Infant Colic: Causes and Guidelines for Parents

Infant colic causes strong crying episodes in babies that often end up upsetting parents. Midwife Sara Cañamero offers some advice.
Infant Colic: Causes and Guidelines for Parents

Last update: 09 November, 2020

Some of the main reasons for consulting a doctor are usually those having to do with sleep, feeding, breastfeeding, and infant colic. Today we’re going to talk about the latter, as it’s common for this issue to cause anxiety and confusion in parents.

The most common definition of infant colic describes it as episodes of intense, vigorous crying. These episodes last at least three hours a day, three days a week for at least three weeks in a healthy, well-fed baby.

Most of the time, colic appears around six weeks of age. Experts describe crying spells as abrupt attacks of great intensity that appear at the end of the day. Improvement appears around four to six months postpartum.

What are these episodes like?

It’s common for babies to adopt a very typical position. They bend their thighs toward the abdomen and clench their fists. At the same time, their face gets noticeably red and their belly gets very tense.

These episodes can last from several minutes to hours. In the periods between the crises, the children are completely asymptomatic and smiling. What’s more, they eat well and gain weight normally.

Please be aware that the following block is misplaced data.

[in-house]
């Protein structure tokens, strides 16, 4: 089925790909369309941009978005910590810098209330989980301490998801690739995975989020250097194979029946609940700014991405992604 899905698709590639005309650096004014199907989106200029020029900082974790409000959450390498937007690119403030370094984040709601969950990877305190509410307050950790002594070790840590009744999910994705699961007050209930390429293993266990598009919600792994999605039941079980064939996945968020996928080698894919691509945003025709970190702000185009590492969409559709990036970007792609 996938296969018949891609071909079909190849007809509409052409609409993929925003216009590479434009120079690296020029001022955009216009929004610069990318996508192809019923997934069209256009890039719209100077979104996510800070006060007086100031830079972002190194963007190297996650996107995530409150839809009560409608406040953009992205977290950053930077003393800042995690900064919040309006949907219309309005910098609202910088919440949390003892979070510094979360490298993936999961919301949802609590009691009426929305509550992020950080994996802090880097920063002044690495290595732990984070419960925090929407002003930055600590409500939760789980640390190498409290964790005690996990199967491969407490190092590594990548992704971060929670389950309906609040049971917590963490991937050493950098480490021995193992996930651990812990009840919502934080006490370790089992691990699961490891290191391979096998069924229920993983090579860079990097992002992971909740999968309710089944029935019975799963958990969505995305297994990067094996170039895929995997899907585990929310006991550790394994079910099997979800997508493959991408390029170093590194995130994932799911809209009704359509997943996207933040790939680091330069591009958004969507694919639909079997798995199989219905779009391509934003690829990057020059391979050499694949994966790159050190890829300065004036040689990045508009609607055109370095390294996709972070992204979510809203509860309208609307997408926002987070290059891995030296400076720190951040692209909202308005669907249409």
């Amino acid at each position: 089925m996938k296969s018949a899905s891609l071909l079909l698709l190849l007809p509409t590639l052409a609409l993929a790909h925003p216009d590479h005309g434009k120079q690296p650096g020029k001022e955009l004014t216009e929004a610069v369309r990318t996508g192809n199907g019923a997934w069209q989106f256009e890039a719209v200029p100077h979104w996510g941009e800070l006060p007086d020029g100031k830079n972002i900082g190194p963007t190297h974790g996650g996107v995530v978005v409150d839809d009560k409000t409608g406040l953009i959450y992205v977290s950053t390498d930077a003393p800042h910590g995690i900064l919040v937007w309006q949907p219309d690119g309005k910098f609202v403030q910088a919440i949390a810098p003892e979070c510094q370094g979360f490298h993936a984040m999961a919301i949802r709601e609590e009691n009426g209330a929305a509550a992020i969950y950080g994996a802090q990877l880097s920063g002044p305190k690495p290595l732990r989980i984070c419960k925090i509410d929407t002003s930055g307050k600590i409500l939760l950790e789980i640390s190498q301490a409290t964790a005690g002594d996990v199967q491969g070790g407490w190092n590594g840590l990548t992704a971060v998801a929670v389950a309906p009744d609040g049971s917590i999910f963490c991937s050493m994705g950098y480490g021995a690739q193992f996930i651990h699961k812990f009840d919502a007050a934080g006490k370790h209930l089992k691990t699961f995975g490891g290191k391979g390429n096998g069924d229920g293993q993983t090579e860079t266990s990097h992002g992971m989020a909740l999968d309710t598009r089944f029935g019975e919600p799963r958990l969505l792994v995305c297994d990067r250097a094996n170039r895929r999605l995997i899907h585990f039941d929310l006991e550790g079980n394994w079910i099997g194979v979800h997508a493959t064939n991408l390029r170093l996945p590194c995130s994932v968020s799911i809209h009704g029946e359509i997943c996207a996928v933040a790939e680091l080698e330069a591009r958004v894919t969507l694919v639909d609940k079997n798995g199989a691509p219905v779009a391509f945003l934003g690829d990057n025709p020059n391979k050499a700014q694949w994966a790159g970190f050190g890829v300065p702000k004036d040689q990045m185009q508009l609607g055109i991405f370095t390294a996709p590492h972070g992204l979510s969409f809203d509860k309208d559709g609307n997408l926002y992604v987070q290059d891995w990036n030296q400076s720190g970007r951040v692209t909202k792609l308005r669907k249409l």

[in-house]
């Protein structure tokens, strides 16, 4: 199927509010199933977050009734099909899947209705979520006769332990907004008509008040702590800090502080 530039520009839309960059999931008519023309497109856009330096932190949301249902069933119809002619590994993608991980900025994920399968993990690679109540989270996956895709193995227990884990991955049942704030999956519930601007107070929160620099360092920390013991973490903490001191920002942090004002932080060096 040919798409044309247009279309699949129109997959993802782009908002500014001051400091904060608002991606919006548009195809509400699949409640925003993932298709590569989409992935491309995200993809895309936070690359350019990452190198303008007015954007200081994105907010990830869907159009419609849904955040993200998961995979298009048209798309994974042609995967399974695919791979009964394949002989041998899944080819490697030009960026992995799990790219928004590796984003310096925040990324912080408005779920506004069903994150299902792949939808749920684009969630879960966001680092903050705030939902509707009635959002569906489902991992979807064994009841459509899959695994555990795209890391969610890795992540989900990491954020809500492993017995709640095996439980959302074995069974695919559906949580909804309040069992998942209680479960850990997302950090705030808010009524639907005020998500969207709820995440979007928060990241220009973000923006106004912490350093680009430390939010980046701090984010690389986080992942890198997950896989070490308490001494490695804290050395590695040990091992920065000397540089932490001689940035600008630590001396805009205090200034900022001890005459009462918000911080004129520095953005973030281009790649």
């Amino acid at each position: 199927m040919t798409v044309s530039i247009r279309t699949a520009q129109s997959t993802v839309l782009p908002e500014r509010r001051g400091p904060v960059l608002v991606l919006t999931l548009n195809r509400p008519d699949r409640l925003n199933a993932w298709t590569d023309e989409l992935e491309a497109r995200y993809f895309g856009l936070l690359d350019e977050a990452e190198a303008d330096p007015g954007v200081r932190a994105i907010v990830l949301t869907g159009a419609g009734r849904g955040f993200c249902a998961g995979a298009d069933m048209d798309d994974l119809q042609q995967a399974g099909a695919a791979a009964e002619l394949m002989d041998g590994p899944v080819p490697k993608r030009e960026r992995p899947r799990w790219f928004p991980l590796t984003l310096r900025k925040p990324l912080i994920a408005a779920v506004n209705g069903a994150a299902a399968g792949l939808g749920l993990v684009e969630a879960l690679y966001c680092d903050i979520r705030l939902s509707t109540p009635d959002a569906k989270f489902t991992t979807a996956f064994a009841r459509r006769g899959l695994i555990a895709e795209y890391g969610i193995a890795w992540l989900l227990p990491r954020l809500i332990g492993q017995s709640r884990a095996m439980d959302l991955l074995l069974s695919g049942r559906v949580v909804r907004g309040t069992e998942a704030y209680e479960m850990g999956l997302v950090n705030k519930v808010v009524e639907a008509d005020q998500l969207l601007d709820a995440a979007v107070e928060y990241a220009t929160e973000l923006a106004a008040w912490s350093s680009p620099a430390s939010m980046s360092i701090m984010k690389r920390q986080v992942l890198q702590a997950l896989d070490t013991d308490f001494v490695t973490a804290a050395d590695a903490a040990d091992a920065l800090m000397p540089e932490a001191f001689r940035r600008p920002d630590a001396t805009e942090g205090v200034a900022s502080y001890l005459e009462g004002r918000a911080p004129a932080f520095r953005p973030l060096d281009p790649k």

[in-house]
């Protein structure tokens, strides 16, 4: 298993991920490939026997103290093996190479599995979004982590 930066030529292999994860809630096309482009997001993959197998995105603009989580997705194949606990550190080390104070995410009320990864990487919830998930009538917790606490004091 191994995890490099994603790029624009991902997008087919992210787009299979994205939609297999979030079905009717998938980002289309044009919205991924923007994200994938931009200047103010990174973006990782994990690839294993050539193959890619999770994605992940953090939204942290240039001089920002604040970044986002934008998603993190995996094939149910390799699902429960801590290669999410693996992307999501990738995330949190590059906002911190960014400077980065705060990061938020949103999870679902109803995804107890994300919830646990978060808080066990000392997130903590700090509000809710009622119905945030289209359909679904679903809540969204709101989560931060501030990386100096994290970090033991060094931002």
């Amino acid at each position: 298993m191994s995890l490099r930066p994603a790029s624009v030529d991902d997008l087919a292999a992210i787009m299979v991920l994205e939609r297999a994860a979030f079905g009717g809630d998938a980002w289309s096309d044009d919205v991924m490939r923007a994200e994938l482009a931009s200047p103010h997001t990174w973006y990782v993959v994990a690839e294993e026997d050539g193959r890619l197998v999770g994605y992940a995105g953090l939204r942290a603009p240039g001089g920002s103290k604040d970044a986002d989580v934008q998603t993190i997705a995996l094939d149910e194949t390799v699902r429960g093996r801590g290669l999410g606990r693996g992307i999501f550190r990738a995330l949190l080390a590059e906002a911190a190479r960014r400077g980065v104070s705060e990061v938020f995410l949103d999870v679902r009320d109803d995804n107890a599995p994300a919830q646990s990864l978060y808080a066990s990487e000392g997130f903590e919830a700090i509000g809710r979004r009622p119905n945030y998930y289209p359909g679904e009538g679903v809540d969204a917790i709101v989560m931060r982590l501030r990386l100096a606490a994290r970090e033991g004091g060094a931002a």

Baby crying very loudly.

You may be interested in: How To Help Your Baby Sleep Better

Causes of infant colic

The causes of infant colic are multifactorial, that is to say, there’s no single cause that produces it. Many times, several predisposing factors make a certain individual suffer from this condition. These factors, according to this study published in the Italian Journal of Pediatrics, can be:

  • Organic: Immaturity of the digestive system, lactose intolerance, etc.
  • Behavioral: The baby’s temperament, behavior at home (first-time parents), use of nipples, type of breastfeeding, improper latch.
  • Anatomical: Presence of lingual frenulum, alteration in the palate, low weight.

What can you do?

The first thing we have to say to reassure parents is that this is a benign process for which there are no universal remedies. The main thing is to comfort your baby and always attend to their crying.

First of all, just letting them cry isn’t going to make the colic go away. What’s more, it can also cause other complications on a physical and psychological level in your little one.

If you’re little ones crying, you need to rule out the most logical causes. For example, rule out if your baby is hungry, cold, heat, sleepy, or needs a diaper change, etc. It’s true that as the weeks go by, parents can identify their baby’s needs according to the way they cry.

Likewise, you must also rule out any pathology or disease, such as an earache or gum pain. To do this, it’s important to go to the pediatrician when you see that your baby may be in some kind of pain.

If from a medical point of view, your baby is healthy, but you suspect they may suffer from colic, then you may need to go to a specialized center with a multidisciplinary team.

What is an infant colic consultation?

The approach of an infant colic consultation may be multidisciplinarian. In this case, a midwife, a pediatric nurse, a physical therapist, and, when necessary, a psychologist usually come together in the consultation.